Global English graduate Gülsüm Özkılınç teaching English in Turkey supports this view and suggests that non-native TESOL teachers:
"…should join all teacher training courses, get every important certificate out there, try to be at advanced level for every skill in English, get good references from schools you've worked for so far...."
If you are competing against native English speakers, you need to show that you can add something extra that they can’t. So get as well qualified as you can. Consider picking up TESOL certificates that show you have some specialist knowledge in an area students want, such as in teaching business English or teaching English grammar, or consider a course that will give you greater knowledge of teaching English to teenagers or young learners.
Keep studying because English is always changing!
One of the key things to remember, especially if English is not your first language, is that English is a living language. Change is driven by technology and social factors and the speed of communication means that changes are happening faster. So no-one can say they have truly ‘learned English’ in a complete sense because it alters and morphs daily. So how can you make sure you are keeping up with your students? Well, Gülsüm Özkılınç has provided some practical advice to all language learners. She says that although she is confident with her level of English,
"….I try to improve my English all the time. And it's easy, just reading, listening to English music, watching movies without subtitles ... all these really help a lot."
Lada Nobilisova gives some useful tips here as well:
"I always try to do a lot of research (grammar books, Internet) before I teach grammar and I read tips from other teachers. Sometimes I practice pronunciation of 'tricky' words beforehand and check it online."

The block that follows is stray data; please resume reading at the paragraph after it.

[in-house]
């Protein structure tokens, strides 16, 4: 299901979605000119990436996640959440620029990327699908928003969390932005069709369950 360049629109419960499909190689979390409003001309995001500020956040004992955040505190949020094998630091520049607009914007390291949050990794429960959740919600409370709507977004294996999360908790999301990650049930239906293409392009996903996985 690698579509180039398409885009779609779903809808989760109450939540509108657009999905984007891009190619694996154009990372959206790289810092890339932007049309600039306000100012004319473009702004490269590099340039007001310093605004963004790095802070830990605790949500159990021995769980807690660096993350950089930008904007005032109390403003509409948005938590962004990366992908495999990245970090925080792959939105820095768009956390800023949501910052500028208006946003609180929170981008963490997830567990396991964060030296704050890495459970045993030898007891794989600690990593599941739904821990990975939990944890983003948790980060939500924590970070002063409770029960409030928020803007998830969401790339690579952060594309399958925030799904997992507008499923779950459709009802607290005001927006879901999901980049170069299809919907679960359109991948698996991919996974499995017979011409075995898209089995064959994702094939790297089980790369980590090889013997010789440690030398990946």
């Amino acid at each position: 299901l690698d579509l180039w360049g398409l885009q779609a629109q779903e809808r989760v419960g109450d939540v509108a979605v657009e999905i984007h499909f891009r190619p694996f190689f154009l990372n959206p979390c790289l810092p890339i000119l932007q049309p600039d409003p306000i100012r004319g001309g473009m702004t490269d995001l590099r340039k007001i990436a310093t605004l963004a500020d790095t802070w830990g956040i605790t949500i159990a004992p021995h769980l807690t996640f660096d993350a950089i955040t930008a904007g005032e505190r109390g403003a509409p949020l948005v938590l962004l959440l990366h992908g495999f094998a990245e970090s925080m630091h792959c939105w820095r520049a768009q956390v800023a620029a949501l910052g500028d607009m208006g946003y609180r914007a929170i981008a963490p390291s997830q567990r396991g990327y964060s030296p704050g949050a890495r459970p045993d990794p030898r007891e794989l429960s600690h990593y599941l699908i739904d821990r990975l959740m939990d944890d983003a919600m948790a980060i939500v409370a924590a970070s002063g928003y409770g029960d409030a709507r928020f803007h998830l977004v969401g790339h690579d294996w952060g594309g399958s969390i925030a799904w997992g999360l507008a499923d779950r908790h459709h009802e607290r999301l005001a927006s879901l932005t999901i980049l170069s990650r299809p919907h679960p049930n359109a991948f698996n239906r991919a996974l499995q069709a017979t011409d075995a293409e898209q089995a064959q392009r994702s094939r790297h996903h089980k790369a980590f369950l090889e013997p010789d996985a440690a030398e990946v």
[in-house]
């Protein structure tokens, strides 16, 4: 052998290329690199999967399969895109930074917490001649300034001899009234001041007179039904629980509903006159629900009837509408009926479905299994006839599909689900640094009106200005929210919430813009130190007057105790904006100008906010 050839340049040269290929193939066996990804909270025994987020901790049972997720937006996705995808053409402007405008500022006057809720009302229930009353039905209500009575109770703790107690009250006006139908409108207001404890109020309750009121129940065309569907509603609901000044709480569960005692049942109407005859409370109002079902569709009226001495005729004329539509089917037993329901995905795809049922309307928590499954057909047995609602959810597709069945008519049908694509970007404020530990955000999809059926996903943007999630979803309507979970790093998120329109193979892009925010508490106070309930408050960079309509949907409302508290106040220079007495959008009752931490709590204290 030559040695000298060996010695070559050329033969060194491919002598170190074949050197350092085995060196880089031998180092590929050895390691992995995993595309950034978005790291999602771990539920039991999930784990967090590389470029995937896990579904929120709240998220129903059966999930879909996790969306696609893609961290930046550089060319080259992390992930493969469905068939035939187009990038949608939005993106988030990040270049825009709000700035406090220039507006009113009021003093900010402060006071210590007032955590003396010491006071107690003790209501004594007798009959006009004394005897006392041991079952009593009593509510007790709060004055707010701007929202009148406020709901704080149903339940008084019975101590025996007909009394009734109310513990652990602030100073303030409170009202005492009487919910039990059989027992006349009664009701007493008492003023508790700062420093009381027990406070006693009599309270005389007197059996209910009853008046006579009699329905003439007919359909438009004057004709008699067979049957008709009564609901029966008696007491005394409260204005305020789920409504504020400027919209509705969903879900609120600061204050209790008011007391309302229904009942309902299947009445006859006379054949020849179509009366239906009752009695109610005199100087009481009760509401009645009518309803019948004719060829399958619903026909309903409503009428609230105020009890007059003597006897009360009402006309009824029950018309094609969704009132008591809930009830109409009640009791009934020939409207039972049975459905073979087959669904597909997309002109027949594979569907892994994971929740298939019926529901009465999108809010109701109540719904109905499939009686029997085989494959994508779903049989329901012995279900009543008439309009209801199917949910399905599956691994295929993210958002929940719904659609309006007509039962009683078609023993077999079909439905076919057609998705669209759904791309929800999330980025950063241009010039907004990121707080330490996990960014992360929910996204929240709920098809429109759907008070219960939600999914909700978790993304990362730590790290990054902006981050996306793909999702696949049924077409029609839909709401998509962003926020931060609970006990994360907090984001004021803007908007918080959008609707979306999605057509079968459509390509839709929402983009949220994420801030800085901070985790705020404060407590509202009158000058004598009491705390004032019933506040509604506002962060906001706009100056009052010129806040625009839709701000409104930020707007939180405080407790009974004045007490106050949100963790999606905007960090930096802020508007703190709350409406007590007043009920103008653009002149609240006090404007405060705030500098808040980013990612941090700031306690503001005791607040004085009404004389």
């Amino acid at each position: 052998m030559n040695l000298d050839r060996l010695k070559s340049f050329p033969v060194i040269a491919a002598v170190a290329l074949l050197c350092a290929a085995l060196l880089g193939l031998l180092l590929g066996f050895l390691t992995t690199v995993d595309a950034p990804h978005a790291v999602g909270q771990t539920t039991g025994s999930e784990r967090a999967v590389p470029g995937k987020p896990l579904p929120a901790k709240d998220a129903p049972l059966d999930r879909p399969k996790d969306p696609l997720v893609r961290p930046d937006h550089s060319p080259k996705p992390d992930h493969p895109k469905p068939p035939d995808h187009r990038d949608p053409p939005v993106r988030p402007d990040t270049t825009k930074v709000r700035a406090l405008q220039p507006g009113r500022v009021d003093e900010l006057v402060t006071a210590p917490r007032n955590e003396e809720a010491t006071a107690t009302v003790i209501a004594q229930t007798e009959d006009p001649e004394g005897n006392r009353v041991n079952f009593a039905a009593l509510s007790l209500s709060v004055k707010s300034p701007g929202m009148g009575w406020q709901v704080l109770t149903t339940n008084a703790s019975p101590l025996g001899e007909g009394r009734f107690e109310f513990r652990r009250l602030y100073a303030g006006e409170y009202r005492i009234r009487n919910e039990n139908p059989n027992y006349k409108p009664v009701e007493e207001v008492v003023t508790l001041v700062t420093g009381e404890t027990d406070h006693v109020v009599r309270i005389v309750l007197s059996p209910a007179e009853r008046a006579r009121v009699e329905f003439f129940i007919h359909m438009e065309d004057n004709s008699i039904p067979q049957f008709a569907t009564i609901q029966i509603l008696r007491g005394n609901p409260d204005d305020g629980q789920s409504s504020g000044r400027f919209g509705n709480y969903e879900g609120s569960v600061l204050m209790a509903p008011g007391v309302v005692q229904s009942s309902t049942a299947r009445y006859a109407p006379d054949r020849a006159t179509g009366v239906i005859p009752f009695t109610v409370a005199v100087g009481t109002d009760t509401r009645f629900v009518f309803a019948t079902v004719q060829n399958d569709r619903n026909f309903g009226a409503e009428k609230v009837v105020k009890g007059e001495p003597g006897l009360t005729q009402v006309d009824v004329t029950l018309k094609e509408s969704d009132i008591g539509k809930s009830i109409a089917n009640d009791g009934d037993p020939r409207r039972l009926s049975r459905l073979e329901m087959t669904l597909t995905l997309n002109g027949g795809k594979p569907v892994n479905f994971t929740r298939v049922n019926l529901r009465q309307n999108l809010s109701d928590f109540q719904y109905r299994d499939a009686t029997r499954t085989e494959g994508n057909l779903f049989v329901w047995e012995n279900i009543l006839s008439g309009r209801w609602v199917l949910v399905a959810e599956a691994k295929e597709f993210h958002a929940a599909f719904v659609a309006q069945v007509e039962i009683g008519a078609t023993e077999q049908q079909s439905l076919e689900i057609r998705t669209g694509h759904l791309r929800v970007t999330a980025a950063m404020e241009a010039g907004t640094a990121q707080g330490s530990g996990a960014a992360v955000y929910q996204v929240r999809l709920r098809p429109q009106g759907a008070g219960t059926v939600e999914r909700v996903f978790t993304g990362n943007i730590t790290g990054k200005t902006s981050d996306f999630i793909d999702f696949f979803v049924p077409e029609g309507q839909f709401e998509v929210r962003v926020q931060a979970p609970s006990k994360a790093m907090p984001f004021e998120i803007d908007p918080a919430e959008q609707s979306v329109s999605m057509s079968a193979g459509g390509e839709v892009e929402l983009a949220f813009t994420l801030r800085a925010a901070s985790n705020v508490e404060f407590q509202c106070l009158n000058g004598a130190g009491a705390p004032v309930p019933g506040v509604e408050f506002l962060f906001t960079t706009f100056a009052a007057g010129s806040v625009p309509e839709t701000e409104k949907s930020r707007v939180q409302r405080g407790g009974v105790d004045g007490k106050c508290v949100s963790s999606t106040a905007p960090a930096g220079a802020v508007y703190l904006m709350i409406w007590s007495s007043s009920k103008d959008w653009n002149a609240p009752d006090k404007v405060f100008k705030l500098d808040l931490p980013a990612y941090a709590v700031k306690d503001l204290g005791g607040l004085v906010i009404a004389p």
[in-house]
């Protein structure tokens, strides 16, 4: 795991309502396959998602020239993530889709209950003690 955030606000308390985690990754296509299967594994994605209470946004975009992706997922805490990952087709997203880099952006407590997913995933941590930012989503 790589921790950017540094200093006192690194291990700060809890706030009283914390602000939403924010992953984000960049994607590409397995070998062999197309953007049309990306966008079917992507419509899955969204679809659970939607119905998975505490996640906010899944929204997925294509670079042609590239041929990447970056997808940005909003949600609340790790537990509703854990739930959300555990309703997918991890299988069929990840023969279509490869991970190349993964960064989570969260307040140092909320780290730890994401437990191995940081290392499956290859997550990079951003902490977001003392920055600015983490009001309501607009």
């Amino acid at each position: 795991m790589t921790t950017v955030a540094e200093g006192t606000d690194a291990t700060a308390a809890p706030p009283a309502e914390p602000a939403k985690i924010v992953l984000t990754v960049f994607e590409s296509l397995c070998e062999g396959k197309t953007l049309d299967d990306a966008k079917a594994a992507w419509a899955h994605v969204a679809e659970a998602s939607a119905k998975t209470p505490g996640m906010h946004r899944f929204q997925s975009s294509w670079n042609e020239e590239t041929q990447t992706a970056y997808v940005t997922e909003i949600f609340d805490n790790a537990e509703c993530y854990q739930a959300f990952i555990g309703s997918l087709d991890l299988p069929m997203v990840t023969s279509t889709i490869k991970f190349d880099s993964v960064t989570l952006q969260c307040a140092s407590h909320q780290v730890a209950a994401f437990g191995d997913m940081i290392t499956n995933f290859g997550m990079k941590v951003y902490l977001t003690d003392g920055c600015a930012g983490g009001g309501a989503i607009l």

Consider joining a reputable association, such as IATEFL and certainly stay up to date with the latest ideas for the classroom. If you have a particular interest in an area of English Language Teaching, you can join one of the IATEFL Special Interest Groups for free when you subscribe as a member. Even if you can’t make it to one of the local conferences which are held around the world, check out the IATEFL conference online to keep up with developments – several of the talks and seminars are broadcast free over the internet. Contribute to discussions and ask questions – this is a friendly profession where people are often out to help each other and love to share ideas.
Another idea is to subscribe to one of the main TESOL blog sites – one of the best we have found is via OUP where you will find some of the foremost TEFL brains giving ideas and suggestions on a whole range of topics and suggestions. If you have a particular area you are keen on, research it and offer to write for them. There is no better way to develop your knowledge than to get involved.
Don’t give up
Accept that you will get knocked back. All of our TESOL graduates acknowledged that there is no miracle job if you are a non-native speaker. But if you can use your skills, your own language and if you are tenacious enough, you will succeed. Let’s leave the final word to Gülsüm Özkılınç:
"… this is my career, so I’ll keep trying. OK, so it's not my first language but I know I’m good at it. It's devastating hearing 'No' as an answer from schools but I know I can prove myself if I get my chance… and I’ve done that."